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EU ministers meet to discuss Ukraine grain exports after Russia nixes deal

The ministers met in Brussels for the first time since Russia pulled the plug last week on the wartime deal that allowed grain to flow from Ukraine to countries in Africa

Photo: Reuters

Photo: Reuters

AP Brussels

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European Union agriculture ministers met Tuesday to discuss ways of moving grain vital to global food security out of Ukraine after Russia halted a deal that allowed the exports. At the same time, they want to protect prices for farmers in countries bordering the war-ravaged nation.
The ministers met in Brussels for the first time since Russia pulled the plug last week on the wartime deal that allowed grain to flow from Ukraine to countries in Africa, the Middle East and Asia, where hunger is a growing threat and high food prices have pushed more people into poverty.
The deal provided guarantees that ships would not be attacked when entering and leaving Ukrainian ports, while a separate agreement facilitated the movement of Russian food and fertilizer.
Poland's agriculture minister Robert Telus was set to tell the EU meeting that his country, along with Slovakia, Hungary, Romania and Bulgaria, are extending their ban on Ukrainian grain imports, but will still allow food to move through their countries to parts of the world.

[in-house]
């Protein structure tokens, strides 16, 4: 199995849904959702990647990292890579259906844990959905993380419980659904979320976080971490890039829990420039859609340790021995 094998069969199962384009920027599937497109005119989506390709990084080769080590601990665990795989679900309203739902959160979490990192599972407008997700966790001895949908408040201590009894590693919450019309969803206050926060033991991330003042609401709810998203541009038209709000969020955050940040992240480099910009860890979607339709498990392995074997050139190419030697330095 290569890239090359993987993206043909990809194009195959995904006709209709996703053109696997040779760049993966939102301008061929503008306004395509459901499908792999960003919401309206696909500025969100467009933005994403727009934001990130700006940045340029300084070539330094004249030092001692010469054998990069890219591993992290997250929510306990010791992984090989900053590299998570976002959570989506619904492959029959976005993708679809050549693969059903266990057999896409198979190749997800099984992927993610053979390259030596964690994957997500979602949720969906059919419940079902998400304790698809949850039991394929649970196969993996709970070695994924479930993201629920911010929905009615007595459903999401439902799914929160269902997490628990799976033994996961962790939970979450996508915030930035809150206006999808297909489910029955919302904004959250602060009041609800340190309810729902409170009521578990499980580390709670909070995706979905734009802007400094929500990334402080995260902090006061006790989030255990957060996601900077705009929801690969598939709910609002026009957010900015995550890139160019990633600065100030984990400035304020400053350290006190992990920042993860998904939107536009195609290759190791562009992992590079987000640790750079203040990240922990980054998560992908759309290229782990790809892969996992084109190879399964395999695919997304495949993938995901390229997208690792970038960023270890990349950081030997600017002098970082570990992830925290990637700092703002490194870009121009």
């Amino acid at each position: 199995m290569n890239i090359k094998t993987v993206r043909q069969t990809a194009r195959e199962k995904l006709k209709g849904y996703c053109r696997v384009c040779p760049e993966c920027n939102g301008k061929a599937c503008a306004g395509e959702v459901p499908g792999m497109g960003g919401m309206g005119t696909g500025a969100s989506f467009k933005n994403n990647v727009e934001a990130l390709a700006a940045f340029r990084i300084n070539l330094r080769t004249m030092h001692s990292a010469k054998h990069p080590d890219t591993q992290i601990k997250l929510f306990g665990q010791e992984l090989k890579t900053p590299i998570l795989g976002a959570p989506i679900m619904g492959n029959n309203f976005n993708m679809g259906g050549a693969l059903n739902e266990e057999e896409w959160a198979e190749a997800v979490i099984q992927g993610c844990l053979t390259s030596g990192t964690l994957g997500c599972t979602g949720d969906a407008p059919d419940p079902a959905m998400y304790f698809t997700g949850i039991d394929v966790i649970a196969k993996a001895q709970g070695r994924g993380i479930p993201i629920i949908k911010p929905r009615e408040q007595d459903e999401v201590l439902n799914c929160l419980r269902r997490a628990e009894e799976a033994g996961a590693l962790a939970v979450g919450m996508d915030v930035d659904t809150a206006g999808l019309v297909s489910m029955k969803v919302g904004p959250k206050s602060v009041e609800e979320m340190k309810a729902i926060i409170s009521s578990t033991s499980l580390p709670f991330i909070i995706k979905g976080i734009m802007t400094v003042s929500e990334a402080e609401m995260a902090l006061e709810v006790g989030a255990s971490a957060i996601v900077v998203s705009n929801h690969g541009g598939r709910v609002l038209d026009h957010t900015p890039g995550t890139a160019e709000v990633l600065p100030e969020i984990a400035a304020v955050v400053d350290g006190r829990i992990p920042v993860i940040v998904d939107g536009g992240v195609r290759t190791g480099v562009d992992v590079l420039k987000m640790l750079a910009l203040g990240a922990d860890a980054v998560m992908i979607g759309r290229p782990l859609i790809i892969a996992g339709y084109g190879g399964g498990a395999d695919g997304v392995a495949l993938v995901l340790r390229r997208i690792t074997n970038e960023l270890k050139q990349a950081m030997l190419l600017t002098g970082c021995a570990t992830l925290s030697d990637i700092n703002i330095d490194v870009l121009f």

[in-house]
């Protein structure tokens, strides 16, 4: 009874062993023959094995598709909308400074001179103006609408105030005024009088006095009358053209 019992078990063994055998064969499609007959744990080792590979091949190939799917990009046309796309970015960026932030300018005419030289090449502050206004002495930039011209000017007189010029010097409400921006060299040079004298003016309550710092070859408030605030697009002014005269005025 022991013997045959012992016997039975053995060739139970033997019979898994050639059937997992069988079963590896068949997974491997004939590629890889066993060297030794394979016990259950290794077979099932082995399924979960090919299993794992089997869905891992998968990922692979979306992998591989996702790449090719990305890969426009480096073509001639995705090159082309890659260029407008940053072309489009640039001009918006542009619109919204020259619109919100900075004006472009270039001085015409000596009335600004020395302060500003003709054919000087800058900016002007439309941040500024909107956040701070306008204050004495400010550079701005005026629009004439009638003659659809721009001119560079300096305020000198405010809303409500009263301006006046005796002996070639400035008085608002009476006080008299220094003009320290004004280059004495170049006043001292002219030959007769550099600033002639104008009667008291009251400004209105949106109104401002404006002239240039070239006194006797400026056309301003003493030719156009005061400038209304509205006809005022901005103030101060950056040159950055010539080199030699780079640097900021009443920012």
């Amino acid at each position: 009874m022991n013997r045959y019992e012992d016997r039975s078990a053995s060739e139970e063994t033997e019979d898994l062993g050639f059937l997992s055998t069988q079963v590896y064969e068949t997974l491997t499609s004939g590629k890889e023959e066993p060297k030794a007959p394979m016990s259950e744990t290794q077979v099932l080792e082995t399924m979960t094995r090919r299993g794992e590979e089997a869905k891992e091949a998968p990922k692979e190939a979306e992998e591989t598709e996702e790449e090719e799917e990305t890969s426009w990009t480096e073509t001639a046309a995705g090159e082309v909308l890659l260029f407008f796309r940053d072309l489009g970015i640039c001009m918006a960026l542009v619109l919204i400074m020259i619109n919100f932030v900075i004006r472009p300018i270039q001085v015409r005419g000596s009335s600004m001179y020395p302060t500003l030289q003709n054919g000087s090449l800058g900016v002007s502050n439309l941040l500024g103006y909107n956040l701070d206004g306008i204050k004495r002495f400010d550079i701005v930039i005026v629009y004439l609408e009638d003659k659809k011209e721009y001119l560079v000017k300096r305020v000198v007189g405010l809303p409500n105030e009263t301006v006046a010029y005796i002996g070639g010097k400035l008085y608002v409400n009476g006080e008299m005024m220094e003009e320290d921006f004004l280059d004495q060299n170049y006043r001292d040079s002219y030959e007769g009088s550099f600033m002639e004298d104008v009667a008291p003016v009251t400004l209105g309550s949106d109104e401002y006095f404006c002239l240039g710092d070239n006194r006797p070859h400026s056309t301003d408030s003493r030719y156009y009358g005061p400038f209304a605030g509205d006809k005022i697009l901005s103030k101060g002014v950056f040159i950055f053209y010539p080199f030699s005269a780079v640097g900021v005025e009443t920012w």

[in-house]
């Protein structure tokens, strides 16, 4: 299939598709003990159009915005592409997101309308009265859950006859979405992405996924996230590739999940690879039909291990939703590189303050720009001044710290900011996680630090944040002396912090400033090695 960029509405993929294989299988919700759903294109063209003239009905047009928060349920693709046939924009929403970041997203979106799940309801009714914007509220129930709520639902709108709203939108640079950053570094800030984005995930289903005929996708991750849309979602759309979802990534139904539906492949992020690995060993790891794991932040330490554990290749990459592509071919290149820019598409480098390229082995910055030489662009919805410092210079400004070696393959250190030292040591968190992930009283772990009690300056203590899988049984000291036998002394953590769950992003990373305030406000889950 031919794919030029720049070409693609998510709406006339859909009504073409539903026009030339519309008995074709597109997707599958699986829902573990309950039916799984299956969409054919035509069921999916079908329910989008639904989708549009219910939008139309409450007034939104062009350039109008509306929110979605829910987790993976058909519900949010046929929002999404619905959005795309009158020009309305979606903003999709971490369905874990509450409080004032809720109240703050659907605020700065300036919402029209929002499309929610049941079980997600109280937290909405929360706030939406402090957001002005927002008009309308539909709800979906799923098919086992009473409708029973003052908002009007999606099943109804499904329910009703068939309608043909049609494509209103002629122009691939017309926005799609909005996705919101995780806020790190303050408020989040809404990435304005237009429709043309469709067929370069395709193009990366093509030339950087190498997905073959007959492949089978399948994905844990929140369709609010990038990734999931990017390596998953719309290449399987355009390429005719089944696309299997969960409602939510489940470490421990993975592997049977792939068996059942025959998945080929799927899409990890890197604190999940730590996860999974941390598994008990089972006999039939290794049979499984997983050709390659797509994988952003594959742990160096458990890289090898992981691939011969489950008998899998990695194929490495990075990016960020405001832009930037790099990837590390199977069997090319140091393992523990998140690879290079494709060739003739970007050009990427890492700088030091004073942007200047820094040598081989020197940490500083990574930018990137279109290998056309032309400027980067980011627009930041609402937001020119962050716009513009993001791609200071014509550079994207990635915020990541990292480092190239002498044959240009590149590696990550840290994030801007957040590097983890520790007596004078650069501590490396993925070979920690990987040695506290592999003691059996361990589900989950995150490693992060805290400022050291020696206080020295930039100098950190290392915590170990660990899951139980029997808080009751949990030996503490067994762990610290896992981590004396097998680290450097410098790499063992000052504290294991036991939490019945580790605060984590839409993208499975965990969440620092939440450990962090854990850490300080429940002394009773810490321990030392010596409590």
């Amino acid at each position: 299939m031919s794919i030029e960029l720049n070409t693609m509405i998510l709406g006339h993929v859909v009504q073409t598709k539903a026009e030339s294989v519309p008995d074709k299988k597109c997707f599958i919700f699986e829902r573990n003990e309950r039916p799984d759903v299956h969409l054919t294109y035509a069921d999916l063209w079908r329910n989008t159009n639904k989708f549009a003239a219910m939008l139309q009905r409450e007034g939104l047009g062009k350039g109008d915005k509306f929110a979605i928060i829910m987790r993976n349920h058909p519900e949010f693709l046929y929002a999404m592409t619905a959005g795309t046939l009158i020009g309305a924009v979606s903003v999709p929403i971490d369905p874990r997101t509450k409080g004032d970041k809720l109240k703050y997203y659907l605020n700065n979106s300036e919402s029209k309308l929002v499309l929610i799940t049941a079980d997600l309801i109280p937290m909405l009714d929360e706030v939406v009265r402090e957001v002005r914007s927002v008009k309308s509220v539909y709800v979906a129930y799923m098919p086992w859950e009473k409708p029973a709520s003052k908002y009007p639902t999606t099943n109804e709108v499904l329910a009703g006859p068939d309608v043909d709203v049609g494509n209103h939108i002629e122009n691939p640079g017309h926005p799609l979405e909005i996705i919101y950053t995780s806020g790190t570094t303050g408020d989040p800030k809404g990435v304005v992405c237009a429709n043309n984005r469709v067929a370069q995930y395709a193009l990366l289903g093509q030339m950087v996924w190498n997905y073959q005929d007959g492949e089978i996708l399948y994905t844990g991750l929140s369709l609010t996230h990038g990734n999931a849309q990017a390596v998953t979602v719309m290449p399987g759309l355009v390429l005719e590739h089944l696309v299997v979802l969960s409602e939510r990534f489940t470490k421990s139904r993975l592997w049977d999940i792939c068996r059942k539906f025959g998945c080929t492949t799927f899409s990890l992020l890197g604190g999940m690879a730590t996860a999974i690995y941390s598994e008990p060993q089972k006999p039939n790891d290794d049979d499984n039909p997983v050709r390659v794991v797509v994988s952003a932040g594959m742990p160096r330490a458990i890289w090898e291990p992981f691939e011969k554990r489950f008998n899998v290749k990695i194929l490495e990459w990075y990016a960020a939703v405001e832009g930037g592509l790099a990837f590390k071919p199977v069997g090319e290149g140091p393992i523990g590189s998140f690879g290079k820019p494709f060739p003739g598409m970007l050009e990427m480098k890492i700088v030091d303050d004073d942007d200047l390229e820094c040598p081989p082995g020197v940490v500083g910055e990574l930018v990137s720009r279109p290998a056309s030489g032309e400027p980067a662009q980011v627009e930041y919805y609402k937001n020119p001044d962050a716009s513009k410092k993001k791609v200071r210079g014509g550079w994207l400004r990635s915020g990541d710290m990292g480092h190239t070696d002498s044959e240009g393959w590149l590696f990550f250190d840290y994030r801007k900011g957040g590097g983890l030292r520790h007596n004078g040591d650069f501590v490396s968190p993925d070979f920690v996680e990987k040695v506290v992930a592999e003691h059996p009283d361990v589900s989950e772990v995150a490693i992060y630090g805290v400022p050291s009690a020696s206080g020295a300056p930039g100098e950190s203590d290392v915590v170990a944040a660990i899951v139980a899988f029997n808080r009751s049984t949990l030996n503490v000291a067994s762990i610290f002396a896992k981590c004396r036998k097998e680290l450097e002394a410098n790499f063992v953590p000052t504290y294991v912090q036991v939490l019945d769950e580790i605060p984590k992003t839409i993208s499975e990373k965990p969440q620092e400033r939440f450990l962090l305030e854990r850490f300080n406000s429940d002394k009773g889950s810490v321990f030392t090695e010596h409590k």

Lithuania's agriculture minister, Kestutis Navickas, suggested Tuesday that export procedures for grain could be shifted from the Ukraine-Polish border to Lithuanian ports as a way of preventing grain from getting stuck in Poland and causing a supply glut that pushes down prices for local farmers.
Over the past several days, Russia has targeted Ukrainian critical grain export infrastructure since it vowed retribution for an attack that damaged a crucial bridge between Russia and the Moscow-annexed Crimean Peninsula. Russian officials blamed that strike on Ukrainian drone boats.
Ukraine also is seeking to continue exporting grain by sea. It sent a letter to the United Nations International Maritime Organization establishing its own temporary shipping corridor, saying it would provide guarantees of compensation for damage.
But Russia warned it would assume ships traversing parts of the Black Sea to be carrying weapons to Ukraine. In a seeming tit-for-tat move, Ukraine said vessels heading to Russian Black Sea ports would be considered carrying military cargo with all the associated risks.

(Only the headline and picture of this report may have been reworked by the Business Standard staff; the rest of the content is auto-generated from a syndicated feed.)

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First Published: Jul 25 2023 | 2:56 PM IST

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